Carter Lewis is the winner of the Julie Harris Playwriting Award, the State Theatre's Best New American Play Prize, the 1996 and 2001 Cincinnati Playhouse Rosenthal New Play Prize, the 2001 New Dramatist Playwriting Award, the 2003 Blanche and Irving Laurie Foundation Award, and he is a two time nominee for the American Theatre Critics Award. His works include Ordinary Nation, Art Control, A Geometric Digression of the Species, Soft Click Of A Switch, An Asian Jockey In Our Midst, The One-Eyed Man Is King, Golf With Alan Shepard, Picasso Does My Maps, Women Who Steal, Men On The Take, While We Were Bowling, American Storm, Kid Peculiar, and Civil Disobedience. Lewis is currently serving as Playwright-in-Residence at Washington University.
An attractive and youngish, newly divorced teacher named Caitlin moves to small town America in hopes of a fresh start. Her prize pupil is a gifted and imaginative teenaged student named Peck, who possesses an incredible talent for telling and writing stories. His intelligence, his sensitive nature, and his Tourette Syndrome unfortunately make him social awkward at school. He is the student who is harassed, stuffed into lockers and beaten up by his peers. His best friend, and the object of his romantic interest, is a rebellious and brooding classmate named Dora. Dora's smart mouth and negative attitude make her less than desirable as a companion for Peck in the eyes of his teacher Caitlin. Despite his romantic interest in Dora, it seems that while she just wants to be friends with Peck, she begrudges his growing attention to their teacher. As Peck develops a crush on Caitlin, Dora acts out even more.
Without meaning to, Caitlin quickly becomes over-involved in the personal lives of these two students. In a desire to help them, she faces the dilemma of many teachers. One can be a "good teacher" by following the strictest of protocol and professional guidelines. But there can be a cost to her, as a compassionate human being, by not trying to help these two students. Dora and Peck as teenagers lack the ability to see past the rawness of their emotions, and the rashness of their actions place all three in untenable positions. All three have personal stories that are heart wrenchingly revealed as the play unfolds.
Laura Carbonell as Caitlin is quiet believable in her portrayal of the conflict with which her character struggles. We expect teachers to be passionate about their work and their students, and reward those who go the extra mile. Some teachers are detached and professional, never involving themselves in their student's lives. Others nurture and inspire their students by getting inside their minds and lives. The line can be blurred with tremendous success or tremendous failure as a result. The question is whether she allows the lines to be blurred because of her passion as a teacher, or her own personal issues.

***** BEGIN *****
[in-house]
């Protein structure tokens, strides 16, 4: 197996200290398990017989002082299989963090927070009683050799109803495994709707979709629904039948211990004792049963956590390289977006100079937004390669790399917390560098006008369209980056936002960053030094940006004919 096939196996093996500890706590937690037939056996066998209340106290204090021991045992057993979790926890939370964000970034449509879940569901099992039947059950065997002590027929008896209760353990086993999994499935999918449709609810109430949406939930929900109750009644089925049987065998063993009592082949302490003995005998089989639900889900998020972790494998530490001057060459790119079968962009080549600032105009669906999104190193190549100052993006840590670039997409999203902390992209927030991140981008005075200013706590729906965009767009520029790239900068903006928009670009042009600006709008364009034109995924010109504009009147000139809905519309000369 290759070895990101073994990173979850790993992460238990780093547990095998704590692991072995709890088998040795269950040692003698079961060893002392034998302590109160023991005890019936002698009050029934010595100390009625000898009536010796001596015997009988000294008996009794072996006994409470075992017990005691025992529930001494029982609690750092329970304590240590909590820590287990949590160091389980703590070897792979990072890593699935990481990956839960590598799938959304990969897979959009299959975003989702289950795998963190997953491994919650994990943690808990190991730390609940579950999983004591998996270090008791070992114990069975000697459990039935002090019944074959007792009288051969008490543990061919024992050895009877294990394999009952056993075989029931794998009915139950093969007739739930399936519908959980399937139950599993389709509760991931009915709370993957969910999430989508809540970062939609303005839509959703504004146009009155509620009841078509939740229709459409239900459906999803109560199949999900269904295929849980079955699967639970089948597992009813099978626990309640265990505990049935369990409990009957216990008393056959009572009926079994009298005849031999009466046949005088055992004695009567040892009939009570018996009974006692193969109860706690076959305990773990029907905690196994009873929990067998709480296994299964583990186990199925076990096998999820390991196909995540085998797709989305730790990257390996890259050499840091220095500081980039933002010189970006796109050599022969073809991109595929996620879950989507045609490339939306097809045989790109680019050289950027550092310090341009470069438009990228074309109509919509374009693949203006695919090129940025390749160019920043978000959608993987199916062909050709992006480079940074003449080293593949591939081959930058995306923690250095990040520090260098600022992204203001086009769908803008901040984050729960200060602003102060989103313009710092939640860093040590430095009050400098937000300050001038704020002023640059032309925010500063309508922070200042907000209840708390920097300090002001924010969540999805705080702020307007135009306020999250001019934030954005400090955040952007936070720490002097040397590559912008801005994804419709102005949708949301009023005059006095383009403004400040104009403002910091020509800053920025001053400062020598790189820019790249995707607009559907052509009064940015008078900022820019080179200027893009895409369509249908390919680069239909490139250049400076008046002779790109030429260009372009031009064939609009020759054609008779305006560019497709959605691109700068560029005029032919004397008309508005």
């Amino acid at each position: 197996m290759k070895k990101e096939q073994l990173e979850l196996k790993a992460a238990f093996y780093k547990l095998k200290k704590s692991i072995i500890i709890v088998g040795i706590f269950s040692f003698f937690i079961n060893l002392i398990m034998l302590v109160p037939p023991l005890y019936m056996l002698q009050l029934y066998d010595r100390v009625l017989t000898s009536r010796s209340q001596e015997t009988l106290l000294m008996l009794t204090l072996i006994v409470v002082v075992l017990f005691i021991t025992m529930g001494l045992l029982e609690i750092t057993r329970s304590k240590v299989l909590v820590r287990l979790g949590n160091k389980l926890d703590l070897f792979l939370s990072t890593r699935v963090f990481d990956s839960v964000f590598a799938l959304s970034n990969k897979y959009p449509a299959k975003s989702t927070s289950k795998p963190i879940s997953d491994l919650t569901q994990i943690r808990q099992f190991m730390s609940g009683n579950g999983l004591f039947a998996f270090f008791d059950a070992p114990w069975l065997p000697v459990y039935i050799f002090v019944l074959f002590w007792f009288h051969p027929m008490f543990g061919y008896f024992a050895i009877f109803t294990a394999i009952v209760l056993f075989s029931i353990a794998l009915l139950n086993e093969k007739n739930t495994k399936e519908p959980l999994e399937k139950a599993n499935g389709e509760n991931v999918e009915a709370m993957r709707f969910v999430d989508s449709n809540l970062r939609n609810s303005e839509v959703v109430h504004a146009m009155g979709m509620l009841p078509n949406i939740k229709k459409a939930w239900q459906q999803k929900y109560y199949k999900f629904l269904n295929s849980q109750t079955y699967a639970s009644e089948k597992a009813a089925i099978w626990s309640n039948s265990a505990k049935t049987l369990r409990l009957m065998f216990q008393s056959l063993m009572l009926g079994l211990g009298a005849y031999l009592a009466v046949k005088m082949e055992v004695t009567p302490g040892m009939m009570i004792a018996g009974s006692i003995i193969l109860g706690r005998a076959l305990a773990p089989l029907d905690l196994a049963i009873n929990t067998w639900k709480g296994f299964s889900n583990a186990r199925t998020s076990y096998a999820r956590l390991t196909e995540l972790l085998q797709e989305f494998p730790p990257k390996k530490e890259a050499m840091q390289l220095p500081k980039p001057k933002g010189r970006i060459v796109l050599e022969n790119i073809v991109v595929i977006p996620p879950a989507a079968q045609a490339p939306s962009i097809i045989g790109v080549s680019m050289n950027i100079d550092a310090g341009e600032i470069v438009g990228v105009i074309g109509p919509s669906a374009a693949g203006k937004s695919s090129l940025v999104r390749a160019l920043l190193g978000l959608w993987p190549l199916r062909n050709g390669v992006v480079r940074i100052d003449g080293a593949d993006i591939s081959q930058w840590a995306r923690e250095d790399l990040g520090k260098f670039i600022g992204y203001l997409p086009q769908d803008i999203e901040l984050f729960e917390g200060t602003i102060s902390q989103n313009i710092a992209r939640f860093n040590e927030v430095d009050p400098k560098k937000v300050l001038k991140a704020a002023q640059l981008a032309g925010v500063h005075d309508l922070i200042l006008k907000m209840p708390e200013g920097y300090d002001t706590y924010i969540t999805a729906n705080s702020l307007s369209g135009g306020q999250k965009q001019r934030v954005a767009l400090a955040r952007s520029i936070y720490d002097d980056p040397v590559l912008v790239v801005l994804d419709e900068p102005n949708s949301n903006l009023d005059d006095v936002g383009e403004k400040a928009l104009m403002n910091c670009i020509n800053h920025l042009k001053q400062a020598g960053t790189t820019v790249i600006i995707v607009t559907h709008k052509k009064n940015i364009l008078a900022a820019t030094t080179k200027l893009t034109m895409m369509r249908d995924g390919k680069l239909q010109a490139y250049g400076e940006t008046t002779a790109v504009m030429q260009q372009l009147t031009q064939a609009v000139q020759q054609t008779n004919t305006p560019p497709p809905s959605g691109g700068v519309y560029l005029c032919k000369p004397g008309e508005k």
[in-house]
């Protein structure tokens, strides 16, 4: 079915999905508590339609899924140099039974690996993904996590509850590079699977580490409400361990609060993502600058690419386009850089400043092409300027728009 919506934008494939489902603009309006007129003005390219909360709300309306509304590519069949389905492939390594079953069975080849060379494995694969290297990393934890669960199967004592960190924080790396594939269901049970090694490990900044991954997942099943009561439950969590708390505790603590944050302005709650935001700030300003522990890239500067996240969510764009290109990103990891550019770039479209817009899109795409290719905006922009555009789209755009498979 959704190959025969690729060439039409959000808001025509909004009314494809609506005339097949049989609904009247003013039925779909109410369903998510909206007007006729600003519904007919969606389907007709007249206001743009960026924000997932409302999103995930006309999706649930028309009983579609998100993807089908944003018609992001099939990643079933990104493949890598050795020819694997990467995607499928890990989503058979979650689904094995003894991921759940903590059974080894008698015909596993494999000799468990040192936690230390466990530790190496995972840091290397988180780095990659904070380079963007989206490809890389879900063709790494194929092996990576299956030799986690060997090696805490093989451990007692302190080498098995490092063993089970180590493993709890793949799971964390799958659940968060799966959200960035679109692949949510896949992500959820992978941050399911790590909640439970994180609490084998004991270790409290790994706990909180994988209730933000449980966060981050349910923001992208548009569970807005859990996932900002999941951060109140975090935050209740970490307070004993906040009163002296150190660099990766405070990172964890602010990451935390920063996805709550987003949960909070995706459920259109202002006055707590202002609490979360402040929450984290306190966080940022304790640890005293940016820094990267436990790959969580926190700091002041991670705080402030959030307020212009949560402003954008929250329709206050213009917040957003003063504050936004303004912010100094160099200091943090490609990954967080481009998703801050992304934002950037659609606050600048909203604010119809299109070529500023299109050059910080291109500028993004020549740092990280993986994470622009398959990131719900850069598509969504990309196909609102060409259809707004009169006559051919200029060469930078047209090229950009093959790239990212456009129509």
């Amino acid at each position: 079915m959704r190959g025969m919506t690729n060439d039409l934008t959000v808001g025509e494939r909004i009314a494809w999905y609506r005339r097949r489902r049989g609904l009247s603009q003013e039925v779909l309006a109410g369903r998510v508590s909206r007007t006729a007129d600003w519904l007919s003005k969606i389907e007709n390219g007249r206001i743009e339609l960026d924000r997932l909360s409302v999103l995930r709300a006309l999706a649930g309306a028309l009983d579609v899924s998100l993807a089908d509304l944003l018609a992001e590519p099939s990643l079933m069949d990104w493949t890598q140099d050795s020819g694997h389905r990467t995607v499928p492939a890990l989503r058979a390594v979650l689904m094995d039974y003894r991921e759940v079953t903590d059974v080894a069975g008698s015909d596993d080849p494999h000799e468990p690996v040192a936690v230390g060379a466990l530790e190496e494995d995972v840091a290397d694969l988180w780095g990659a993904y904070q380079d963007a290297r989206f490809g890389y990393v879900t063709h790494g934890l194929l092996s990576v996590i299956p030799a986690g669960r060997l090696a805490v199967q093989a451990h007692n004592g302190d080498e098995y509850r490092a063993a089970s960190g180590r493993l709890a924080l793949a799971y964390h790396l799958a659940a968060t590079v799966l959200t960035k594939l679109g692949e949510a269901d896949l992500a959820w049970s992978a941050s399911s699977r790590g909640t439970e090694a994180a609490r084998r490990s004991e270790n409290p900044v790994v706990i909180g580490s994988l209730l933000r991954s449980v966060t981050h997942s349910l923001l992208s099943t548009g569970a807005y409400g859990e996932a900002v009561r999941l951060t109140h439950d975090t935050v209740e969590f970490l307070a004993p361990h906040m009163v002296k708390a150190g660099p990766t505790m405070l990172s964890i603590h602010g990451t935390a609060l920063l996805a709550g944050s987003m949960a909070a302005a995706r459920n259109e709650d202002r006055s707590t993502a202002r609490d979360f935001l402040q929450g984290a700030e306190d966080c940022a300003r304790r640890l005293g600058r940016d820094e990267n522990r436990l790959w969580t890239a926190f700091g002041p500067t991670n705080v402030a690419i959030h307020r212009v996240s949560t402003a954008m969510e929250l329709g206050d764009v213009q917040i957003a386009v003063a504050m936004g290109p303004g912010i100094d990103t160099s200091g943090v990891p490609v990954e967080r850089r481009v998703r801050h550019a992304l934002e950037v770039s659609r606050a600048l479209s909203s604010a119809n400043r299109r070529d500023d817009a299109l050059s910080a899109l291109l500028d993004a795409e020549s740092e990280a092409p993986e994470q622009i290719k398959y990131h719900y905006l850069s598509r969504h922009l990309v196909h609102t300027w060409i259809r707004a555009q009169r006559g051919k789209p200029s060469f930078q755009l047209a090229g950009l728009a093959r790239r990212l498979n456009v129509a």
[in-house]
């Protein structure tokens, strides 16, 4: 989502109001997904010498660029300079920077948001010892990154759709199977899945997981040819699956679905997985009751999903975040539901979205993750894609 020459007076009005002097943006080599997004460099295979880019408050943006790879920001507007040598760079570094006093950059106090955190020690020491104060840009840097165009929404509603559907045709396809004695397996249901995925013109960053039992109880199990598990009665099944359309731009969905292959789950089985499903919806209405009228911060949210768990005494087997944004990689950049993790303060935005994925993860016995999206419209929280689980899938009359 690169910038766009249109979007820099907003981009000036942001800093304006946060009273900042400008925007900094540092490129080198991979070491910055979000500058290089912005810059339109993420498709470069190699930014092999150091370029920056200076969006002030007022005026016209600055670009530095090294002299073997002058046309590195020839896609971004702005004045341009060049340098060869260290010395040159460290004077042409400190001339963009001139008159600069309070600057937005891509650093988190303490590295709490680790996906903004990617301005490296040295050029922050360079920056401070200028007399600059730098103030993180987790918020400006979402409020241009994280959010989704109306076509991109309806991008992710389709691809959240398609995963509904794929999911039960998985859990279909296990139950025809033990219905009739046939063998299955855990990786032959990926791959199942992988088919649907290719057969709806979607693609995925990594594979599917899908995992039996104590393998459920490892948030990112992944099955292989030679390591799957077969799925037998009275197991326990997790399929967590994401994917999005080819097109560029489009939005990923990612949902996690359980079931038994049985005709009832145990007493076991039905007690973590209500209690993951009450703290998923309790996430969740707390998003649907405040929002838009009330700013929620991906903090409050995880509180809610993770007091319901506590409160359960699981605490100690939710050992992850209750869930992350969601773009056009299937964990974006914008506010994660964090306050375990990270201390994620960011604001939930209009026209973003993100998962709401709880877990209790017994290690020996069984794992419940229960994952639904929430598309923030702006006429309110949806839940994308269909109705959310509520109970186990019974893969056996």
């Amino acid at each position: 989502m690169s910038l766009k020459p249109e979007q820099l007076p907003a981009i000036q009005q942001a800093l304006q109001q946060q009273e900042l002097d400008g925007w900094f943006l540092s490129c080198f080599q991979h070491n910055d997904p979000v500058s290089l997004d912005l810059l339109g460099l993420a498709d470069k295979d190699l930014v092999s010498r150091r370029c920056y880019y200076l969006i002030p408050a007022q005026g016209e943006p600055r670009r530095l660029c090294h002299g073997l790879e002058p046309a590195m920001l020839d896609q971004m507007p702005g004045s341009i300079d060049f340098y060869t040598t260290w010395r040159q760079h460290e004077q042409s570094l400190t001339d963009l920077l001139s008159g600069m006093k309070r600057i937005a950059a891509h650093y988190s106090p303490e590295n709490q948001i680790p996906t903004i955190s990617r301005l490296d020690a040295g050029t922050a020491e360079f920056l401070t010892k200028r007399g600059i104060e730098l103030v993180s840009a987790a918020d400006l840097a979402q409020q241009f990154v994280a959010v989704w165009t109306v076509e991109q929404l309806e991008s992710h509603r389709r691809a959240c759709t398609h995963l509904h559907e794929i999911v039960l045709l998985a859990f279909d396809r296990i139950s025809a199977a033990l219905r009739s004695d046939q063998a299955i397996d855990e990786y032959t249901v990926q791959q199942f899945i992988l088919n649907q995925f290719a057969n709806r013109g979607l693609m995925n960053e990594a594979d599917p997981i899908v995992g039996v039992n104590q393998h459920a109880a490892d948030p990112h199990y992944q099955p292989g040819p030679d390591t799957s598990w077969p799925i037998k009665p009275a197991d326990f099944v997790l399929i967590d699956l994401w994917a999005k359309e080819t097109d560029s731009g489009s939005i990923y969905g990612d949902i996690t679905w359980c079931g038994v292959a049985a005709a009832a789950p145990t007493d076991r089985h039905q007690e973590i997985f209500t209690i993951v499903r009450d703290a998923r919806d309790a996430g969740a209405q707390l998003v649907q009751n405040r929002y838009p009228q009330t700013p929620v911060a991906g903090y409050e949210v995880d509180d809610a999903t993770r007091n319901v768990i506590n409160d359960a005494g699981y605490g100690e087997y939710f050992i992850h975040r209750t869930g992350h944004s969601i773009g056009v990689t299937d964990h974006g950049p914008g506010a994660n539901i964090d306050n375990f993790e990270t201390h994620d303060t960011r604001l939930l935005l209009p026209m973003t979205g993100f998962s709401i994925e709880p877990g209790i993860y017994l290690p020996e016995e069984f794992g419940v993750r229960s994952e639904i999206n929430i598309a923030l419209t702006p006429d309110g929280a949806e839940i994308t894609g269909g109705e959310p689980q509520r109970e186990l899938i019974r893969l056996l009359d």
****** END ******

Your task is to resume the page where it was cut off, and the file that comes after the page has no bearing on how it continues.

Carter W. Lewis is lucky to have Bethany Anne Lind as Dora. This role could be mangled in the hands of a less skilled actress who easily could play her just as the insolent angry teen. Anne possesses good dramatic timing and an intelligent understanding of the role. She and Marshall Pailet as Peck laudably handle their dialogue as the smoothest of banter. Pailet displays strong character acting skills as he transforms himself into the tormented Peck.
With good writing and good acting, this production of The Storytelling Ability of a Boy is sure to make you think long after the curtain has come down. Put on your thinking caps before you come, but don't be surprised if you don't come up with a solution to the moral dilemma contained in this play.
The Storytelling Ability of a Boy will be appearing at the Florida Stage through January 17, 2010. The theater is located in Plaza del Mar, at 262 S. Ocean Blvd. in Manalapan. Performance days/times are normally Wednesday, Thursday, Friday and Saturday evenings at 8:00 p.m.; Wednesday, Saturday and Sunday afternoon at 2:00 p.m.; and Sundays at 7:00 p.m.. Tickets and other information may be obtained by calling the box office at (561) 585-3433 or (800) 514-3833, or visiting www.floridastage.org.
Florida Stage is a professional theater, with extensive programs for young artists, hiring Equity and non-Equity performers from across the United States. Florida Stage is a member of the Theatre Communications Group, the League of Resident Theatres, the Florida Professional Theatre Association, the National Alliance for Musical Theatre, and the National New Play Network. They are funded in part by grants from the National Endowment for the Arts, the county of Palm Beach Tourist Develop.m.ent Fund and the Florida Arts Council, with generous support from The Shubert Foundation, The Heckscher Foundation for Children, The Duane & Dalia Stiller Charitable Trust, Gulf Stream Lumber, Northern Trust Bank of Florida N.A., Fidelity Federal Bank & Trust, and hundreds of individuals and corporations. The Florida Stage remains the only professional theatre in Southeast Florida producing exclusively new and emerging works.
* Designates member of Actors' Equity Association: the Union of Professional Actors and Stage Managers in the United States.
**Designates member of Stage Directors and Choreographers Society
*** Designates member of United Scenic Artists
Photo: Sig Vision